Britain will this week urge Brussels to suspend the multimillion-pound sanctions being imposed on a vast range of US imports today if America shows "credible signs" of backing down over the $4bn trade row.
Business groups have lobbied the Government to prevent the dispute between the world's economic superpowers mushrooming into a full-blown trade war, warning UK firms will suffer most. Mike O'Brien, the trade minister, told The Independent the UK government would lobby Brussels to suspend the sanctions if the Congress moves to pass the Bill currently going through the Senate that repeals illegal tax rebates at the heart of the dispute.
"It is important that the EU takes a constructive attitude to any credible steps that come from the US to bring them into conformity," he said. "I hope the European Union won't be unnecessarily pedantic if there is legislation that's going through at a reasonable rate."
Britain is likely to be able to muster support from Ireland, a key US ally that holds the EU presidency, as well as Holland, Spain, Finland and Sweden, trade experts believe.
The US administration has given way on the issue but has been unable to persuade the US Congress to enact new laws in time for the 1 March deadline set by the EU after it ran out of patience with the US. The dispute arose over the so-called Foreign Sales Corporation tax worth about $4bn to major US exporters that was first ruled illegal at the end of the 1990s. The Senate is expected to begin debating a Bill to repeal the provisions this week. Mr O'Brien insisted the EU had been right to impose sanctions and to set today a final deadline and denied there was any rift between the major powers. "The action was taken more in sorrow than in anger," he said.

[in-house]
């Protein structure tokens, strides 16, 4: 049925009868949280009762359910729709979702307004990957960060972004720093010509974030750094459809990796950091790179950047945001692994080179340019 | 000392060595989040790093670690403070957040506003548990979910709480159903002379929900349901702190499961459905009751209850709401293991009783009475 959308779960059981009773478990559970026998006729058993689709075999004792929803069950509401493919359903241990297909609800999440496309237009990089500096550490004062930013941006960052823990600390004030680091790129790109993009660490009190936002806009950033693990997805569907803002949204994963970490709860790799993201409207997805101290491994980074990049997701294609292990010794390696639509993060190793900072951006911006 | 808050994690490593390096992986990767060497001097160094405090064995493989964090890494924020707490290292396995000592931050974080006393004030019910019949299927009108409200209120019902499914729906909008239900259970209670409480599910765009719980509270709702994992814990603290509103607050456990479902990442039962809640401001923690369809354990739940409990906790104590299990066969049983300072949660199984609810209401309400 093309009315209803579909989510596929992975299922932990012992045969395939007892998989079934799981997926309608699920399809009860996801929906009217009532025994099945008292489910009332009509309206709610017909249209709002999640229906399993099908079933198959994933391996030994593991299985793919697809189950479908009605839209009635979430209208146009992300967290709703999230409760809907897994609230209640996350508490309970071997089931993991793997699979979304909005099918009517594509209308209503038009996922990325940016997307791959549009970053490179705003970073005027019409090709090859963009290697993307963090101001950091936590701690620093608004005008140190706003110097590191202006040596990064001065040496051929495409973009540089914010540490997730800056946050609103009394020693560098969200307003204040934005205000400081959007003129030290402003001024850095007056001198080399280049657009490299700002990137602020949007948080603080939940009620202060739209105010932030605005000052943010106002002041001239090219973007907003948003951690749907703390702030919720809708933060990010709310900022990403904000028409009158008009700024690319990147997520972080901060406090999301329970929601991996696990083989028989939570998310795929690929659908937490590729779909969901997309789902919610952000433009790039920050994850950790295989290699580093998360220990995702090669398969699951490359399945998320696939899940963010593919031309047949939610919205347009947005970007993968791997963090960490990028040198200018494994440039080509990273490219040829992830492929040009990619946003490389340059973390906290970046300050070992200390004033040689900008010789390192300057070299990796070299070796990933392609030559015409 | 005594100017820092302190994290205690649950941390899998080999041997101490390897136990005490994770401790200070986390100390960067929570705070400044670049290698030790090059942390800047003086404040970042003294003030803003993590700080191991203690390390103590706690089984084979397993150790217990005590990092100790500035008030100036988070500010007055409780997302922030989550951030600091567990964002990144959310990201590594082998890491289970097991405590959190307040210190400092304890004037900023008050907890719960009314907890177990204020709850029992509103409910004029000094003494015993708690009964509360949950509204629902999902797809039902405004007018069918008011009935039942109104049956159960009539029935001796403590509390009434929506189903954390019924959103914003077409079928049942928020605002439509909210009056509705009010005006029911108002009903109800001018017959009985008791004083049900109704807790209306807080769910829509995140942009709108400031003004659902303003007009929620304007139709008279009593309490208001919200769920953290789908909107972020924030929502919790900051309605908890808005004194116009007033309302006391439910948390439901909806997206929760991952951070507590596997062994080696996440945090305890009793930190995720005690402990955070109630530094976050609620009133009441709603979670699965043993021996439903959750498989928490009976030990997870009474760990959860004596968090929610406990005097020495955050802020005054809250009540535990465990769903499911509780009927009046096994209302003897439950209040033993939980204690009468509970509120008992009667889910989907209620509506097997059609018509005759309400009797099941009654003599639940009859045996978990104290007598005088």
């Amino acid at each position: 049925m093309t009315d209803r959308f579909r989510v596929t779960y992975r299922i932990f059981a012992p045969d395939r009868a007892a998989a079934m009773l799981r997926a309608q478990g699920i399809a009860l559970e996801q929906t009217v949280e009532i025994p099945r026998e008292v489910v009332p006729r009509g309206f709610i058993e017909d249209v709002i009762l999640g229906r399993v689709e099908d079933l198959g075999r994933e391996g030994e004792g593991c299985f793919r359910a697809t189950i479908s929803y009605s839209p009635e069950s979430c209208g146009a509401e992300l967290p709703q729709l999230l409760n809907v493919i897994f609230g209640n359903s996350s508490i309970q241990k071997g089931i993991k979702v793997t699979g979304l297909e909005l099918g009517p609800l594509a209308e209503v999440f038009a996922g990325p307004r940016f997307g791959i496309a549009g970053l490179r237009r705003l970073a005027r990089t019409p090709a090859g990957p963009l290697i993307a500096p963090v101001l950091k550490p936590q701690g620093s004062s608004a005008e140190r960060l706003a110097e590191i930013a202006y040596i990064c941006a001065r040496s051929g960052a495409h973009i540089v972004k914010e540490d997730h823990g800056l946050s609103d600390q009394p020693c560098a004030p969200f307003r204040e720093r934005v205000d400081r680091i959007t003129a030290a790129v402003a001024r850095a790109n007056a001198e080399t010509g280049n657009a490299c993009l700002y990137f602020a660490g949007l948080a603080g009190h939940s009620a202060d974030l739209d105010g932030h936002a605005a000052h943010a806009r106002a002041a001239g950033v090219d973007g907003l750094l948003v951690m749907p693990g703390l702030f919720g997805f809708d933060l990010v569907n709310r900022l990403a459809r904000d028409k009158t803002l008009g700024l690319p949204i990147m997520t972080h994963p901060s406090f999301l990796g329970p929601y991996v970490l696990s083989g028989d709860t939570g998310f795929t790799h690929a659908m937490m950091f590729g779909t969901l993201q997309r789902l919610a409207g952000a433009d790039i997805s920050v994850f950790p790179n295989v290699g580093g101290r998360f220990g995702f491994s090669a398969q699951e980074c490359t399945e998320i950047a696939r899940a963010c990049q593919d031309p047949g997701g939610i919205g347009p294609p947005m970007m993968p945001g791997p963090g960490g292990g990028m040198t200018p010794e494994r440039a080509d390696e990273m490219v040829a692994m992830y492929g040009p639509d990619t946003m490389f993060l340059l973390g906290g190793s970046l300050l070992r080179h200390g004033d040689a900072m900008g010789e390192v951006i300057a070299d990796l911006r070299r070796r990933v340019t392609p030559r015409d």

From today the EU will slap a 5 per cent duty on more than $4bn (£2.1bn) worth of US exports. EU officials estimated the duties would raise $16.5m in March, rising to $46.4m in December. If they stay in place at 17 per cent, they will collect $667m a year. The retaliation will hit 1,700 products from buckwheat to nuclear reactor parts. Mr O'Brien's comments are a sign Britain's business leaders have persuaded ministers that prolonged sanctions could do disproportionate harm to UK firms, which has a £51bn annual trade flow with the US.
The CBI, the UK's largest business organisation, said it was worried British firms would bear the brunt of the impact of Europe's retaliatory action.
Gary Campkin, the head of the CBI's international group, said it was vital Europe's politicians extricated themselves from the dispute with the minimum of damage. "This was not a case that business particularly wished to be brought in the first place... and if there's sufficient progress in Congress the EU must move to suspend sanctions subject to rapid passage of the bill into law," he said.
The dispute comes hard on the heels of the EU's threat to impose sanctions $2.5bn of steel tariffs imposed by the Bush administration but which were ruled illegal. The White House backed down at the last minute.
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